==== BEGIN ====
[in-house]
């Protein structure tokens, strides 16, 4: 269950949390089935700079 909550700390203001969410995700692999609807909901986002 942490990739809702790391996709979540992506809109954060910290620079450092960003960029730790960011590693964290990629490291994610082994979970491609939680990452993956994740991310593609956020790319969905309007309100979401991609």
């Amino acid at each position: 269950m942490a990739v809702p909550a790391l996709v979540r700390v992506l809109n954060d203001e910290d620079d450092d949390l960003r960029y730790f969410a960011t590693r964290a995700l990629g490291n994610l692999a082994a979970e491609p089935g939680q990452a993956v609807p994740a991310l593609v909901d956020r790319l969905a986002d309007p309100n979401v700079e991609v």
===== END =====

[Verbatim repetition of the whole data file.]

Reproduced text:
[in-house]
């Protein structure tokens, strides 16, 4: 269950949390089935700079 909550700390203001969410995700692999609807909901986002 942490990739809702790391996709979540992506809109954060910290620079450092960003960029730790960011590693964290990629490291994610082994979970491609939680990452993956994740991310593609956020790319969905309007309100979401991609």
């Amino acid at each position: 269950m942490a990739v809702p909550a790391l996709v979540r700390v992506l809109n954060d203001e910290d620079d450092d949390l960003r960029y730790f969410a960011t590693r964290a995700l990629g490291n994610l692999a082994a979970e491609p089935g939680q990452a993956v609807p994740a991310l593609v909901d956020r790319l969905a986002d309007p309100n979401v700079e991609v």